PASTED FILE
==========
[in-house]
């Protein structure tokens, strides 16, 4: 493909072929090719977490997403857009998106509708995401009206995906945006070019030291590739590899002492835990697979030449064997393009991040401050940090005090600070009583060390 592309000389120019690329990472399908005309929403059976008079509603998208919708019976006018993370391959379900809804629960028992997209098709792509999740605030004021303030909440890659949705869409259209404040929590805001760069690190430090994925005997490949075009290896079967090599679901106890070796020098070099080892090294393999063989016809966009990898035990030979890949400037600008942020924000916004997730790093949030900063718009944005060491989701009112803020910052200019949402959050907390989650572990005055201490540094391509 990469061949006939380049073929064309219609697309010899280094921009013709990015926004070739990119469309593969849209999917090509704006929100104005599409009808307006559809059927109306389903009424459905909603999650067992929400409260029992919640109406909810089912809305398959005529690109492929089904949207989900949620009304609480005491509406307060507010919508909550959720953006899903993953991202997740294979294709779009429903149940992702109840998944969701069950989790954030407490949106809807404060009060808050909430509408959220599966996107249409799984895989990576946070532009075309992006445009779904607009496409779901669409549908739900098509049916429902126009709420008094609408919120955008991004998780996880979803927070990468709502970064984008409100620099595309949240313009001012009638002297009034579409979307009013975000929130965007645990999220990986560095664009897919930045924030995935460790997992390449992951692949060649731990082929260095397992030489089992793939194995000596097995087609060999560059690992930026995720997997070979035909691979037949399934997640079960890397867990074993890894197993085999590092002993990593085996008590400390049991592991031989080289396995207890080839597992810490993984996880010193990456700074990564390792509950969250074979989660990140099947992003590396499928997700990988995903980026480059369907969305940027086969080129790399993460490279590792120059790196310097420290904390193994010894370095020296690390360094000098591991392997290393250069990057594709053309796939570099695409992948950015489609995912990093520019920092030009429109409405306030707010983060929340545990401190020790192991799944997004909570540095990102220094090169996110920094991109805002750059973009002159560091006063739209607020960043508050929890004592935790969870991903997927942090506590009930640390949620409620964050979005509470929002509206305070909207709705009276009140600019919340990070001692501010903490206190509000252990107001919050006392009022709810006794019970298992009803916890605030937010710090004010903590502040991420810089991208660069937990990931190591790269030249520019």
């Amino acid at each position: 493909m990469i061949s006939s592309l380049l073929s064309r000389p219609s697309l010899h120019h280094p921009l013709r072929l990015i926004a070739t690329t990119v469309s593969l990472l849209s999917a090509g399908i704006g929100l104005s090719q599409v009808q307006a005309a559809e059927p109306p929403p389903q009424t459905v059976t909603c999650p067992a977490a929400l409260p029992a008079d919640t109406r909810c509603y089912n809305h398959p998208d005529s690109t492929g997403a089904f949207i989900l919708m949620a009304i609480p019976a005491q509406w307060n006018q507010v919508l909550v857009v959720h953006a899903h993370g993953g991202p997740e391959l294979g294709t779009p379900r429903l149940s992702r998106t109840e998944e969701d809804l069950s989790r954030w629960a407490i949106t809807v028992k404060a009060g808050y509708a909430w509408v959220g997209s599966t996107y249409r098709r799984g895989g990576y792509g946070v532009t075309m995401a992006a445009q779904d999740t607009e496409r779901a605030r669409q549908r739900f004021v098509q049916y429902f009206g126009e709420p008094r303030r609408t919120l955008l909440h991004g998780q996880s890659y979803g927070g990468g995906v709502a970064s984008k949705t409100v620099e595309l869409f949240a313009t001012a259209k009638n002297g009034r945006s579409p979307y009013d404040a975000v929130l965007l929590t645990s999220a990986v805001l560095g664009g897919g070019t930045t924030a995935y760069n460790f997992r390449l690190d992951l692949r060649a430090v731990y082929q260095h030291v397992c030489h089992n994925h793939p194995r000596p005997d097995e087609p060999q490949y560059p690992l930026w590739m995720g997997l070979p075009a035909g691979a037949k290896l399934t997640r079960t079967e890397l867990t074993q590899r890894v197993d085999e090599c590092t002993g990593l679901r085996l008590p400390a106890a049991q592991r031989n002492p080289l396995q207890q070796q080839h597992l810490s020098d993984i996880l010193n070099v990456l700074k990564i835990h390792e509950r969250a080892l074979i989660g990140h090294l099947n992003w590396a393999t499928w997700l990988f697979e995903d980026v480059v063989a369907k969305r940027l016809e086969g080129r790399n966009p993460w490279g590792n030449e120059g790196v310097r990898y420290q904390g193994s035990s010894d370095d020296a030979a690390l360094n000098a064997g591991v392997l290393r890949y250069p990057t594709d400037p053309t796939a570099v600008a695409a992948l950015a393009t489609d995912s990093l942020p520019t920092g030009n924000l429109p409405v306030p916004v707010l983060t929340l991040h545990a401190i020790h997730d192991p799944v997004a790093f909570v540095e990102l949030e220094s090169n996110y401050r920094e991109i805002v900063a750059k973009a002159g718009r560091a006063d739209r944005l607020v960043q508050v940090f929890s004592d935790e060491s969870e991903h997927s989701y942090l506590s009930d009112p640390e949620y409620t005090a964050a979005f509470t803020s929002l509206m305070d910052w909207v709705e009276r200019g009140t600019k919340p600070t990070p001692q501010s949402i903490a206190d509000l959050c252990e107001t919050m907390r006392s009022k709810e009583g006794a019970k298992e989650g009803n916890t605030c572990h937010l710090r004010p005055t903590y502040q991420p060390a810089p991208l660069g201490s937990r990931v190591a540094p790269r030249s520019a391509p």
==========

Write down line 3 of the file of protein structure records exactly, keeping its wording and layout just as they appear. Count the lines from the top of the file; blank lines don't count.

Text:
């Amino acid at each position: 493909m990469i061949s006939s592309l380049l073929s064309r000389p219609s697309l010899h120019h280094p921009l013709r072929l990015i926004a070739t690329t990119v469309s593969l990472l849209s999917a090509g399908i704006g929100l104005s090719q599409v009808q307006a005309a559809e059927p109306p929403p389903q009424t459905v059976t909603c999650p067992a977490a929400l409260p029992a008079d919640t109406r909810c509603y089912n809305h398959p998208d005529s690109t492929g997403a089904f949207i989900l919708m949620a009304i609480p019976a005491q509406w307060n006018q507010v919508l909550v857009v959720h953006a899903h993370g993953g991202p997740e391959l294979g294709t779009p379900r429903l149940s992702r998106t109840e998944e969701d809804l069950s989790r954030w629960a407490i949106t809807v028992k404060a009060g808050y509708a909430w509408v959220g997209s599966t996107y249409r098709r799984g895989g990576y792509g946070v532009t075309m995401a992006a445009q779904d999740t607009e496409r779901a605030r669409q549908r739900f004021v098509q049916y429902f009206g126009e709420p008094r303030r609408t919120l955008l909440h991004g998780q996880s890659y979803g927070g990468g995906v709502a970064s984008k949705t409100v620099e595309l869409f949240a313009t001012a259209k009638n002297g009034r945006s579409p979307y009013d404040a975000v929130l965007l929590t645990s999220a990986v805001l560095g664009g897919g070019t930045t924030a995935y760069n460790f997992r390449l690190d992951l692949r060649a430090v731990y082929q260095h030291v397992c030489h089992n994925h793939p194995r000596p005997d097995e087609p060999q490949y560059p690992l930026w590739m995720g997997l070979p075009a035909g691979a037949k290896l399934t997640r079960t079967e890397l867990t074993q590899r890894v197993d085999e090599c590092t002993g990593l679901r085996l008590p400390a106890a049991q592991r031989n002492p080289l396995q207890q070796q080839h597992l810490s020098d993984i996880l010193n070099v990456l700074k990564i835990h390792e509950r969250a080892l074979i989660g990140h090294l099947n992003w590396a393999t499928w997700l990988f697979e995903d980026v480059v063989a369907k969305r940027l016809e086969g080129r790399n966009p993460w490279g590792n030449e120059g790196v310097r990898y420290q904390g193994s035990s010894d370095d020296a030979a690390l360094n000098a064997g591991v392997l290393r890949y250069p990057t594709d400037p053309t796939a570099v600008a695409a992948l950015a393009t489609d995912s990093l942020p520019t920092g030009n924000l429109p409405v306030p916004v707010l983060t929340l991040h545990a401190i020790h997730d192991p799944v997004a790093f909570v540095e990102l949030e220094s090169n996110y401050r920094e991109i805002v900063a750059k973009a002159g718009r560091a006063d739209r944005l607020v960043q508050v940090f929890s004592d935790e060491s969870e991903h997927s989701y942090l506590s009930d009112p640390e949620y409620t005090a964050a979005f509470t803020s929002l509206m305070d910052w909207v709705e009276r200019g009140t600019k919340p600070t990070p001692q501010s949402i903490a206190d509000l959050c252990e107001t919050m907390r006392s009022k709810e009583g006794a019970k298992e989650g009803n916890t605030c572990h937010l710090r004010p005055t903590y502040q991420p060390a810089p991208l660069g201490s937990r990931v190591a540094p790269r030249s520019a391509p």